If you live in NYC you must have been to Washington Square Park in the Village. Which means you must have seen those impromptu jam sessions…you know, they ones with a few people gathered together, just having a good old time, without a care in the world. I recently saw Circus Oz in their “From the Ground Up” tour and it seemed exactly that, except instead of music they were more like extremely sophisticated, über-cool street performers. What struck me the most was that, unlike in other similar types of acrobatic, circus-like performances, these guys and girls weren’t smiling because they had to but because they were having a blast doing what they were doing! They seemed like they were there for the fun of it and would have stayed for three more hours, had they not had to get ready for their next show.Circus Oz, as the name suggests, is a circus troupe from Australia. You won’t see here elephants or clowns with red noses and big shoes. What you will see is an eclectic group of 14 men and women who are athletes, comedians, acrobats, jugglers, trapeze-artists and musicians, with many wearing different hats as they move from one act to another. Forget everything you know about the circus, or any other Broadway show, for that matter. From the whimsical, original music played by a live band, to the slightly raunchy comedic segments in between the acts, to the “Circa 1930’s” costumes, this show is a kick in the tuches to formality. And speaking of the costumes, if the picture above looks familiar to you, it is because it – as well as the entire show itself – was inspired by the famous “Lunch Atop a Skyscraper” photograph from the 1930’s. The original picture depicts a group of construction workers having a lunch and relaxing without a care in the world, and it just so happens to be on a beam some 200 feet above New York City streets. Similarly, the Circus Oz Mob, as they like to be called, are doing stunts while airborne with the same ease and composure as the construction workers are eating their lunch way up high.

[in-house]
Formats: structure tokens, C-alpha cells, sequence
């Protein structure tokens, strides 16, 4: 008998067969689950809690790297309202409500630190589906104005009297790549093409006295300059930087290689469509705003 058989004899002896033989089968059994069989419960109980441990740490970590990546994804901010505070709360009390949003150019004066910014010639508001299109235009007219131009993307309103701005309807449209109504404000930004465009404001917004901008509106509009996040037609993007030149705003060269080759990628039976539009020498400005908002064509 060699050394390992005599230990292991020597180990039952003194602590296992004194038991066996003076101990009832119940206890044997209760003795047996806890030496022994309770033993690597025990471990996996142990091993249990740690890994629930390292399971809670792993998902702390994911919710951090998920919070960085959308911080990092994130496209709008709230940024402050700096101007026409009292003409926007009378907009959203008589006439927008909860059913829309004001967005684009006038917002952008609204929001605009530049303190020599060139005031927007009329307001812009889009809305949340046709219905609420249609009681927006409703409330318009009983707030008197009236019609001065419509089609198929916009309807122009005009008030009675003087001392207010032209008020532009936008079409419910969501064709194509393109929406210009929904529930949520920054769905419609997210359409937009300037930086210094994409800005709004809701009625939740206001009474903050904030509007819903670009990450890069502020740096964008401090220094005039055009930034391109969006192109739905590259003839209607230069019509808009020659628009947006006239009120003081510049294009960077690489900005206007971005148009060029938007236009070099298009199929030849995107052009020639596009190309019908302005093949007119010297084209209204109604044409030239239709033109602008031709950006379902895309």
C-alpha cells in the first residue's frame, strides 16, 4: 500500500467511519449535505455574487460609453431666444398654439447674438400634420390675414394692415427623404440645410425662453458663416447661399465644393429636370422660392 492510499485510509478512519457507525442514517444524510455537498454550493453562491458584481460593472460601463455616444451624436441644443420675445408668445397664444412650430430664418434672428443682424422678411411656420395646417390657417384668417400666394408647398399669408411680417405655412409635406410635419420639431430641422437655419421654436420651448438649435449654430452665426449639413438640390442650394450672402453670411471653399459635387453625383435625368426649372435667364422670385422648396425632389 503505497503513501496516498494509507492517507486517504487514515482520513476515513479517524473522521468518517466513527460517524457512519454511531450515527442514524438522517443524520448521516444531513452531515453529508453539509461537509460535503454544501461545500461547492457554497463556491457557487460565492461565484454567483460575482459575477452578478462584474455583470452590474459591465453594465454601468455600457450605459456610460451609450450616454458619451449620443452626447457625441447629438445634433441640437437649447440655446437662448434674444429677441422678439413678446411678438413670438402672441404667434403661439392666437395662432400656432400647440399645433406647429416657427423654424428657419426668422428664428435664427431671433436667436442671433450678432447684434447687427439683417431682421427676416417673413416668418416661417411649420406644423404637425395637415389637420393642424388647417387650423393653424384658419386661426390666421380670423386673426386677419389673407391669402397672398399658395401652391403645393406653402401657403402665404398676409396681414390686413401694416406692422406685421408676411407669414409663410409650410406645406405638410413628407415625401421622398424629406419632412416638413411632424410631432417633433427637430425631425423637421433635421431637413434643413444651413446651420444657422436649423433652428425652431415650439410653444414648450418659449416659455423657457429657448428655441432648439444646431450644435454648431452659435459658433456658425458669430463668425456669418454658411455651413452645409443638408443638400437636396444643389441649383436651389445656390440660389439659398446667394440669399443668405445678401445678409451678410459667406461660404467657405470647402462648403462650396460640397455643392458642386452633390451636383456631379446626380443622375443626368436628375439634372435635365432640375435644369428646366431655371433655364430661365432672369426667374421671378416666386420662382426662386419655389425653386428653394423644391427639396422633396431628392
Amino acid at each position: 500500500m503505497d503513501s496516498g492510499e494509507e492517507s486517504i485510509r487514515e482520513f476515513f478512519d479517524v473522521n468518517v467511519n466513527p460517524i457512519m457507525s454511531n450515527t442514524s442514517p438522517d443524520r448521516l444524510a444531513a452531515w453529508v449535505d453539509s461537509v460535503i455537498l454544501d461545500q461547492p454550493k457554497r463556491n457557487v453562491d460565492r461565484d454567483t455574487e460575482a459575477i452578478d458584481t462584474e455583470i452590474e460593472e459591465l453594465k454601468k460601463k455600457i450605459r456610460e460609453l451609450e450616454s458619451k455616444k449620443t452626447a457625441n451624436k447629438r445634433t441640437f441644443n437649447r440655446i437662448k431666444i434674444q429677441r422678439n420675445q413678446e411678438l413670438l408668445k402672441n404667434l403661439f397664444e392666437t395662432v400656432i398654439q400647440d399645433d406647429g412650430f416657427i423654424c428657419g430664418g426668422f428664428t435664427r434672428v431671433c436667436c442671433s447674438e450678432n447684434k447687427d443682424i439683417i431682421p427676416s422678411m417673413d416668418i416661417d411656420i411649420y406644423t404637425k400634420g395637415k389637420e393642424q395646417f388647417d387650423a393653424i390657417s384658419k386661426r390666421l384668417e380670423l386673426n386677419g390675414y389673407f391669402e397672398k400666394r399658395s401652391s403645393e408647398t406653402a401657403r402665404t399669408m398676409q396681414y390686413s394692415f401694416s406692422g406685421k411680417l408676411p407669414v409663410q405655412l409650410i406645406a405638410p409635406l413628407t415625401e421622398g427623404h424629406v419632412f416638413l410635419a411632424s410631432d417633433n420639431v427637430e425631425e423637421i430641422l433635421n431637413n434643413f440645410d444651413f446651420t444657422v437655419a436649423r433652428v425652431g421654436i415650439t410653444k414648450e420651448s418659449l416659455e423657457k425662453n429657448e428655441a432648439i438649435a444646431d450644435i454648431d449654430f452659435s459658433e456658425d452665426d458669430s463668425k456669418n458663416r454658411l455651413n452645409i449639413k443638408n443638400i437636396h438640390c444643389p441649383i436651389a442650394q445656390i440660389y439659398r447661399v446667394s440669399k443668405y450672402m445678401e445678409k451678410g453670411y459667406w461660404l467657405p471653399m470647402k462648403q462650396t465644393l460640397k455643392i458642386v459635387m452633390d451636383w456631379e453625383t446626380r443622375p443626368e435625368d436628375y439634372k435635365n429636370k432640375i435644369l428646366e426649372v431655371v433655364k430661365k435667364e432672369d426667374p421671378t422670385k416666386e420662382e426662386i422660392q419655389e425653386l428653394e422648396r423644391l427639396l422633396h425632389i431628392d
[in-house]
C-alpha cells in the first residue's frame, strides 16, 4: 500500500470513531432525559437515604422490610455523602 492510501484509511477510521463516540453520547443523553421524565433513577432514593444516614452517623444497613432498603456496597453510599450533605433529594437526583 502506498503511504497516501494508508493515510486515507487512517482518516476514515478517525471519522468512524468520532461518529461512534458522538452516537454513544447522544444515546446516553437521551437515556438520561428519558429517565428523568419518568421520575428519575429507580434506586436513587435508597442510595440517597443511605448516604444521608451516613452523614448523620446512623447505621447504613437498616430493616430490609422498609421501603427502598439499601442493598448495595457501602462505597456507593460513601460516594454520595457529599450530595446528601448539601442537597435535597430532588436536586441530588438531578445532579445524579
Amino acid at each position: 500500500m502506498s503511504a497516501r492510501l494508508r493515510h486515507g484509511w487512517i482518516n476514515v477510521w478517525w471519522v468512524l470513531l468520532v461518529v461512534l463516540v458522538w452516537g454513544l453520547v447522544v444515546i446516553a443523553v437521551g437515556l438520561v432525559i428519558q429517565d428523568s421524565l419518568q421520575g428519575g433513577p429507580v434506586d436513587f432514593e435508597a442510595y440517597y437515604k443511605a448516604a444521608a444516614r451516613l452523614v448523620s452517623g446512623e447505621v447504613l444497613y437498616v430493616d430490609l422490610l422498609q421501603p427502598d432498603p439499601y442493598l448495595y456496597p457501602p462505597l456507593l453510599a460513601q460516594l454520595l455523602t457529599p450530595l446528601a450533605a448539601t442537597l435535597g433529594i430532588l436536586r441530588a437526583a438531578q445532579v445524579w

The show is a lot more than fun and games, though; there is also an underlying but crystal-clear message of accepting people’s differences and working in unity, while celebrating each person’s uniqueness which is interwoven throughout the performance.
The show is recommended for audience over the age of 5 but there were many kids in the audience who were younger (including my 3.5 year old son) who seemed to enjoy it just as much as everyone else. It runs about 1 hour and 40 minutes with a brief intermission so I was a little worried my son will start with his usual “I’m hungry…when does this show end?” but I am happy to report that he was glued to the edge of his seat and never took his eyes off the stage. He, and all of the other kids, got a special treat: booster seats! Kudos to the New Victory Theater for passing them out to everyone. Why don’t all of the theaters do that?! Other New Victory Theater bonuses: stroller parking and free lockers for your coats.
When: Through December 30th, 2012
Where: New Victory Theater
209 West 42nd Street, between 7th & 8th Venues, New York
How Much: $17-$55 per person.
To purchase tickets click here.
To purchase by phone call (646) 223-3010
Box Office is open Sunday & Monday 11am-5pm; Tuesday-Saturday 12pm-7pm
I was not compensated for this post. I received tickets.